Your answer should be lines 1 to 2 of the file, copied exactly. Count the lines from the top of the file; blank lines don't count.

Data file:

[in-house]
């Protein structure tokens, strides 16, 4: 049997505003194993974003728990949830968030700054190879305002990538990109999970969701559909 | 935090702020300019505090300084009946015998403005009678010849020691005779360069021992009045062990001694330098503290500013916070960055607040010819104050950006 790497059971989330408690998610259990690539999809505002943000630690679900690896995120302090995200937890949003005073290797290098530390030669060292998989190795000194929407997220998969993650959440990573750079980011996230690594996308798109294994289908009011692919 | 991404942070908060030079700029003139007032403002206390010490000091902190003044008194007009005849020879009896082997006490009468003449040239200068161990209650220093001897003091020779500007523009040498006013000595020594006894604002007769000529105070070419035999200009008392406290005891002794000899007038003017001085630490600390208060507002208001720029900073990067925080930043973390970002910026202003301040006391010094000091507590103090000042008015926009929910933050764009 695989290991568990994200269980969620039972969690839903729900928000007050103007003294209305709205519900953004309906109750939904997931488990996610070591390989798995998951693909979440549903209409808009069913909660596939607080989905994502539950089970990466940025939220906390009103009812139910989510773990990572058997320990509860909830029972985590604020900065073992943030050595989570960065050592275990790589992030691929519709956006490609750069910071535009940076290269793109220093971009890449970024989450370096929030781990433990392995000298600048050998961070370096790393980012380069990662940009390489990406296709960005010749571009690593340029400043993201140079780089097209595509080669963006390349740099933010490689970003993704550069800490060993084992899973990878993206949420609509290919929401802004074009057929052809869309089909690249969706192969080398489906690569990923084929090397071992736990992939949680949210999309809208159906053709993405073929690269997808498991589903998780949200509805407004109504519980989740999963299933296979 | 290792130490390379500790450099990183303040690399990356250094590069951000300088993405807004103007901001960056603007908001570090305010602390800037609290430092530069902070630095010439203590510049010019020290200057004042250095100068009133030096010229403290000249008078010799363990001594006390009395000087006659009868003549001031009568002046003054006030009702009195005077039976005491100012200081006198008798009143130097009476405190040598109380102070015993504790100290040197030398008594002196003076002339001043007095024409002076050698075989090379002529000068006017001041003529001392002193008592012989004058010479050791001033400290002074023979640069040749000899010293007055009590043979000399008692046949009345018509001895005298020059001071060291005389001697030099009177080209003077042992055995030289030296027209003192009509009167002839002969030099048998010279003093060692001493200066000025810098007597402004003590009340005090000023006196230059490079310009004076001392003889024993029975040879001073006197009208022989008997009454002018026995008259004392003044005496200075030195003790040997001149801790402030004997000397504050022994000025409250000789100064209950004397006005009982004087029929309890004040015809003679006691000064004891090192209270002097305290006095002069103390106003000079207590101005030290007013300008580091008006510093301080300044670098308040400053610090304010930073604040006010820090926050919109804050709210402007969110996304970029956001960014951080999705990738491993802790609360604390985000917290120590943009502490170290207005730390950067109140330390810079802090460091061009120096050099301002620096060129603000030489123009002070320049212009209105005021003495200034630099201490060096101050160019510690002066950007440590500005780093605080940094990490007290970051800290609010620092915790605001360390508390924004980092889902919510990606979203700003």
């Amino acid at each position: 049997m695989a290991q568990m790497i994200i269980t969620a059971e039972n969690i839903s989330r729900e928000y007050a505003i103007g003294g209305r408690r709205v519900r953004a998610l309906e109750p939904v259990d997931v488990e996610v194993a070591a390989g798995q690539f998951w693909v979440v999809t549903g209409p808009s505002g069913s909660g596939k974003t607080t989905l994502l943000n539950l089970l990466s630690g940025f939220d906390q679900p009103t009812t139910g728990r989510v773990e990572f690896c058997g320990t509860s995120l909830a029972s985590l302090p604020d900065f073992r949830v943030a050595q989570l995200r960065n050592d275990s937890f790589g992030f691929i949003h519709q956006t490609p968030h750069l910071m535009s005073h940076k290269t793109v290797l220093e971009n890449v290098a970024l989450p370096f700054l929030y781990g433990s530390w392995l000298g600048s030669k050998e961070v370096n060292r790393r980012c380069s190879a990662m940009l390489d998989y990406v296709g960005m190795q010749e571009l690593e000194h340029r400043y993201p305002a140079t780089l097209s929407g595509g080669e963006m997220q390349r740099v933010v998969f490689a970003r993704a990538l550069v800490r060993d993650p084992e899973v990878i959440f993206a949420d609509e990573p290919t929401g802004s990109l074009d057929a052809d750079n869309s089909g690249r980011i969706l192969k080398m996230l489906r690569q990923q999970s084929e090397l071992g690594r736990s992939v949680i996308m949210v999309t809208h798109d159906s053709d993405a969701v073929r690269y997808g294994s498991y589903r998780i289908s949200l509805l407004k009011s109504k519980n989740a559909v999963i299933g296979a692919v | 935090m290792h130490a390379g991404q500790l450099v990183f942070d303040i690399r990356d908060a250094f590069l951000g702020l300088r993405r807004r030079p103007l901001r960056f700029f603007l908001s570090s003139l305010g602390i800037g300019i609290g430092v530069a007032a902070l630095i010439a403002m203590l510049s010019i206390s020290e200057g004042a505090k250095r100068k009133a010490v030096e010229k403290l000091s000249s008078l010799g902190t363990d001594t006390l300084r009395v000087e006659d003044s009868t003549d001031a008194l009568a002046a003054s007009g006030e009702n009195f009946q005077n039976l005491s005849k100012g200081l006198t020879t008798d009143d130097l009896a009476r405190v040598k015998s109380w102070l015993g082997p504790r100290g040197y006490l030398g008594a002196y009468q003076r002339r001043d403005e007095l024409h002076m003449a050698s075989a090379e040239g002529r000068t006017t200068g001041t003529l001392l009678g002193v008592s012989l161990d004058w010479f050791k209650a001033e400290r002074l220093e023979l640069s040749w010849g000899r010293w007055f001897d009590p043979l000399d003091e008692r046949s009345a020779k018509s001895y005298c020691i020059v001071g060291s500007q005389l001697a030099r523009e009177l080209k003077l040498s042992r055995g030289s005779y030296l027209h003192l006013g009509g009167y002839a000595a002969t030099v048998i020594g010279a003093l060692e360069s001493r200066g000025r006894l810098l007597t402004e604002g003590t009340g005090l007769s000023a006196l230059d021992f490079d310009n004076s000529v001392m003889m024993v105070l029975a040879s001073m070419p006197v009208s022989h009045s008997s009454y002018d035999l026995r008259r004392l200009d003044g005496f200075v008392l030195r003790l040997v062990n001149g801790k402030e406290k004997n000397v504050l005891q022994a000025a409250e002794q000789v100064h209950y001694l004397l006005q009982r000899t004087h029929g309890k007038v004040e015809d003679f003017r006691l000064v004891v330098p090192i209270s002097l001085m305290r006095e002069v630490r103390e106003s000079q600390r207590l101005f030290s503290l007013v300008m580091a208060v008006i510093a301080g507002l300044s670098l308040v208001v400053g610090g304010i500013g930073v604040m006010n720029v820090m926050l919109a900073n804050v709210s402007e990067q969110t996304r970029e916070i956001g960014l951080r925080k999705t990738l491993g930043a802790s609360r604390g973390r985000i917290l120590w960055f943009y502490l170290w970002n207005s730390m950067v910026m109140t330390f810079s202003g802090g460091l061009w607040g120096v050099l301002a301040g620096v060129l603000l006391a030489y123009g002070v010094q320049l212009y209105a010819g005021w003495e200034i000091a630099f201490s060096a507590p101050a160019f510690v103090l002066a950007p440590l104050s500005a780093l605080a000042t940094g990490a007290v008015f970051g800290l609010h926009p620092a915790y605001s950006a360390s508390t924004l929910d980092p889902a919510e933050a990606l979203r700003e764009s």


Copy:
[in-house]
């Protein structure tokens, strides 16, 4: 049997505003194993974003728990949830968030700054190879305002990538990109999970969701559909 | 935090702020300019505090300084009946015998403005009678010849020691005779360069021992009045062990001694330098503290500013916070960055607040010819104050950006 790497059971989330408690998610259990690539999809505002943000630690679900690896995120302090995200937890949003005073290797290098530390030669060292998989190795000194929407997220998969993650959440990573750079980011996230690594996308798109294994289908009011692919 | 991404942070908060030079700029003139007032403002206390010490000091902190003044008194007009005849020879009896082997006490009468003449040239200068161990209650220093001897003091020779500007523009040498006013000595020594006894604002007769000529105070070419035999200009008392406290005891002794000899007038003017001085630490600390208060507002208001720029900073990067925080930043973390970002910026202003301040006391010094000091507590103090000042008015926009929910933050764009 695989290991568990994200269980969620039972969690839903729900928000007050103007003294209305709205519900953004309906109750939904997931488990996610070591390989798995998951693909979440549903209409808009069913909660596939607080989905994502539950089970990466940025939220906390009103009812139910989510773990990572058997320990509860909830029972985590604020900065073992943030050595989570960065050592275990790589992030691929519709956006490609750069910071535009940076290269793109220093971009890449970024989450370096929030781990433990392995000298600048050998961070370096790393980012380069990662940009390489990406296709960005010749571009690593340029400043993201140079780089097209595509080669963006390349740099933010490689970003993704550069800490060993084992899973990878993206949420609509290919929401802004074009057929052809869309089909690249969706192969080398489906690569990923084929090397071992736990992939949680949210999309809208159906053709993405073929690269997808498991589903998780949200509805407004109504519980989740999963299933296979 | 290792130490390379500790450099990183303040690399990356250094590069951000300088993405807004103007901001960056603007908001570090305010602390800037609290430092530069902070630095010439203590510049010019020290200057004042250095100068009133030096010229403290000249008078010799363990001594006390009395000087006659009868003549001031009568002046003054006030009702009195005077039976005491100012200081006198008798009143130097009476405190040598109380102070015993504790100290040197030398008594002196003076002339001043007095024409002076050698075989090379002529000068006017001041003529001392002193008592012989004058010479050791001033400290002074023979640069040749000899010293007055009590043979000399008692046949009345018509001895005298020059001071060291005389001697030099009177080209003077042992055995030289030296027209003192009509009167002839002969030099048998010279003093060692001493200066000025810098007597402004003590009340005090000023006196230059490079310009004076001392003889024993029975040879001073006197009208022989008997009454002018026995008259004392003044005496200075030195003790040997001149801790402030004997000397504050022994000025409250000789100064209950004397006005009982004087029929309890004040015809003679006691000064004891090192209270002097305290006095002069103390106003000079207590101005030290007013300008580091008006510093301080300044670098308040400053610090304010930073604040006010820090926050919109804050709210402007969110996304970029956001960014951080999705990738491993802790609360604390985000917290120590943009502490170290207005730390950067109140330390810079802090460091061009120096050099301002620096060129603000030489123009002070320049212009209105005021003495200034630099201490060096101050160019510690002066950007440590500005780093605080940094990490007290970051800290609010620092915790605001360390508390924004980092889902919510990606979203700003």